In the Beginning...was the Command Line is a lengthy essay by Neal Stephenson which was originally published online in 1999 and later made available in book form (November 1999, ISBN 0380815931). The essay is a commentary on why the proprietary operating systems business is unlikely to remain profitable in the future because of competition from free software. It also analyzes the corporate/collective culture of the Microsoft, Macintosh, and free software communities.
Stephenson explores the GUI as a metaphor in terms of the increasing interposition of abstractions between humans and the actual workings of devices (in a similar manner to Zen and the Art of Motorcycle Maintenance) and explains the beauty hackers feel in good-quality tools. He does this with a car analogy. He compares four operating systems, Mac OS by Apple Computer to a luxury European car, Windows by Microsoft to a station wagon, Linux to a free tank, and BeOS to a batmobile. Stephenson argues that people continue to buy the station wagon despite free tanks being given away, because people do not want to learn how to operate a tank; they know that the station wagon dealership has a machine shop that they can take their car to when it breaks down. Because of this attitude, Stephenson argues that Microsoft is not really a monopoly, as evidenced by the free availability of other choice OS's, but rather has simply accrued enough mindshare among the people to have them coming back. He compares Microsoft to Disney, in that both are selling a vision to their customers, who in turn "want to believe" in that vision.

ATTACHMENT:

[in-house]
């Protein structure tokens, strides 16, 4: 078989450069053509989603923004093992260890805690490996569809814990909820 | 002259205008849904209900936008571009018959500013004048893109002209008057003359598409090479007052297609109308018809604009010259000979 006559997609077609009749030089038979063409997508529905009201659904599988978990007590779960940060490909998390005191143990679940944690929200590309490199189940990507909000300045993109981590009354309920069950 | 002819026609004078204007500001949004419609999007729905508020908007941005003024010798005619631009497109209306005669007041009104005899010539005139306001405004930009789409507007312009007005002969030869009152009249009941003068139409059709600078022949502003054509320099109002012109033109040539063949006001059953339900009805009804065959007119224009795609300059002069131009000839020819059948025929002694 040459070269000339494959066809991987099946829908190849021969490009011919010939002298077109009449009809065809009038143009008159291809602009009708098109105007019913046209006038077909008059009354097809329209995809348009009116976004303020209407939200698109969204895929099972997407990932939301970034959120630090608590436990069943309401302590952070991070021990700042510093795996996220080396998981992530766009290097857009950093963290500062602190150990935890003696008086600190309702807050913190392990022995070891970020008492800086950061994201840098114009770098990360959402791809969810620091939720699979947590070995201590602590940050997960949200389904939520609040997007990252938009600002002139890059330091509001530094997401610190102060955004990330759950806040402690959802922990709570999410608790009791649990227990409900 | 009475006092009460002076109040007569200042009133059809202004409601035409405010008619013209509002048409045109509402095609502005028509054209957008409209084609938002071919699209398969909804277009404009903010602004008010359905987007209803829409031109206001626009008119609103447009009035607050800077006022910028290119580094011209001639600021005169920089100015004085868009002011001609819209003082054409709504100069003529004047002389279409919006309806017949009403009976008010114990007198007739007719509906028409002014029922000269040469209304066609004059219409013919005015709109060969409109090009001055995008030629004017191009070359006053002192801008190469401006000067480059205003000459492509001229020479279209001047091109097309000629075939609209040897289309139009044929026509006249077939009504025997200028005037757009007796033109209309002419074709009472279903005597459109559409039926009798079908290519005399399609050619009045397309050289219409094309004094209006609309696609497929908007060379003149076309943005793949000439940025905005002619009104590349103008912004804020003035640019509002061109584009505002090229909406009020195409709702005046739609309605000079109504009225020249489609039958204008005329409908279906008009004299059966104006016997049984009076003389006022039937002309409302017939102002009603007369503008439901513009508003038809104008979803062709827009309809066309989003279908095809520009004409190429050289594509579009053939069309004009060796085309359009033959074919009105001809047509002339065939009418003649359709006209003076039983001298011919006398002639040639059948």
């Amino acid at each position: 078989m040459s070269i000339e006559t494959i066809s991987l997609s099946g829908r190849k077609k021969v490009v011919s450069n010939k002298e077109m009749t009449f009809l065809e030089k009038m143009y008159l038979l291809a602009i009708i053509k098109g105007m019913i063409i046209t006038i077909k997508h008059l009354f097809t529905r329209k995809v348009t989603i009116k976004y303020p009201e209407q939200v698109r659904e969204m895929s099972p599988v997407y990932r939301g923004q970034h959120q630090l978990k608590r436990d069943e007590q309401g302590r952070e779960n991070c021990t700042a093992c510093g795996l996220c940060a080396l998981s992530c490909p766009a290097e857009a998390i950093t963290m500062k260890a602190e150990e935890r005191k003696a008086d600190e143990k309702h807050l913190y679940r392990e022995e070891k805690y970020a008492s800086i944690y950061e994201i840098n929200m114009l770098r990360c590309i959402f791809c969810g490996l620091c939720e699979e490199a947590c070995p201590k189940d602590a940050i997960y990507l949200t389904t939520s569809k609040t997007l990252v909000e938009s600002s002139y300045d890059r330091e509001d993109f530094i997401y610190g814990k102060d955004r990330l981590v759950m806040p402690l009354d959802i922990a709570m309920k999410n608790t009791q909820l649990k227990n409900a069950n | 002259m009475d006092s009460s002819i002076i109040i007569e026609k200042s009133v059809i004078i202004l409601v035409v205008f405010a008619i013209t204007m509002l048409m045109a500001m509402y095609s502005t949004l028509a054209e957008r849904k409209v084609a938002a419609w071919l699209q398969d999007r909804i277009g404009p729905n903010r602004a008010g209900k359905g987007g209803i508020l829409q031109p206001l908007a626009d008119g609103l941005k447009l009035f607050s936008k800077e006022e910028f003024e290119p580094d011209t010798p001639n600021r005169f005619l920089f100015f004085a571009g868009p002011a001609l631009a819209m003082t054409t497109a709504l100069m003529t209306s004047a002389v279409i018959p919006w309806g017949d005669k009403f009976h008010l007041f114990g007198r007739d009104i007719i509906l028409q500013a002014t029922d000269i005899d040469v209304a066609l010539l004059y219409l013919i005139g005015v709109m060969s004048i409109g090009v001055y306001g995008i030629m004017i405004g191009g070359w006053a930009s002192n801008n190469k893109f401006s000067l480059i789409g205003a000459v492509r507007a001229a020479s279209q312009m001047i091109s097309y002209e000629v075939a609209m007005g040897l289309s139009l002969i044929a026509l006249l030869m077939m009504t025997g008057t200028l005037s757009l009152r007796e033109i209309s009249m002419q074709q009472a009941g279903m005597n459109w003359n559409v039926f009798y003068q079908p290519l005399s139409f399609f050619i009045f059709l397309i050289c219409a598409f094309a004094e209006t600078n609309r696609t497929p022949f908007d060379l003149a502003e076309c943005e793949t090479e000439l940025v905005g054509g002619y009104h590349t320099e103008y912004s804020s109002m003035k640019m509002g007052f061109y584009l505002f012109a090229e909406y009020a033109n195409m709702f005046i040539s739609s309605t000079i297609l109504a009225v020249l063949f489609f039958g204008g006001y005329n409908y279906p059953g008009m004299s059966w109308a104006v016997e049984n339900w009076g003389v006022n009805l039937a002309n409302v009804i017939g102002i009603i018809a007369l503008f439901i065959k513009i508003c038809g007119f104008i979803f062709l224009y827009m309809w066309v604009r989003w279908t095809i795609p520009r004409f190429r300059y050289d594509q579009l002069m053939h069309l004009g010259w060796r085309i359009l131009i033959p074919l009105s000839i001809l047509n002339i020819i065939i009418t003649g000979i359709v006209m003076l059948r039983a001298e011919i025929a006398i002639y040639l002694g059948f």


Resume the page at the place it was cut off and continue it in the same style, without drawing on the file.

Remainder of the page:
Stephenson spends some time discussing Debian and its impressive bug tracking system in the essay. Debian developers were extremely pleased to find out that an author whom many of them respect uses and approves of their work. He also gives Microsoft's view on bug tracking. Initially it is impossible to find any mention of specific bugs on Microsoft's website, but later he notices that Microsoft has instated a system similar to the Debian one, though sugar-coated so as to not ruin the vision demanded by its customers.
I embraced OS X as soon as it was available and have never looked back. So a lot of In the Beginning...was the Command Line is now obsolete. I keep meaning to update it, but if I'm honest with myself, I have to say this is unlikely.
With Neal Stephenson's permission, Garrett Birkel responded to In the Beginning...was the Command Line in 2004, bringing it up to date and critically discussing Stephenson's argument. Birkel's response is interspersed throughout the original text, which remains untouched.
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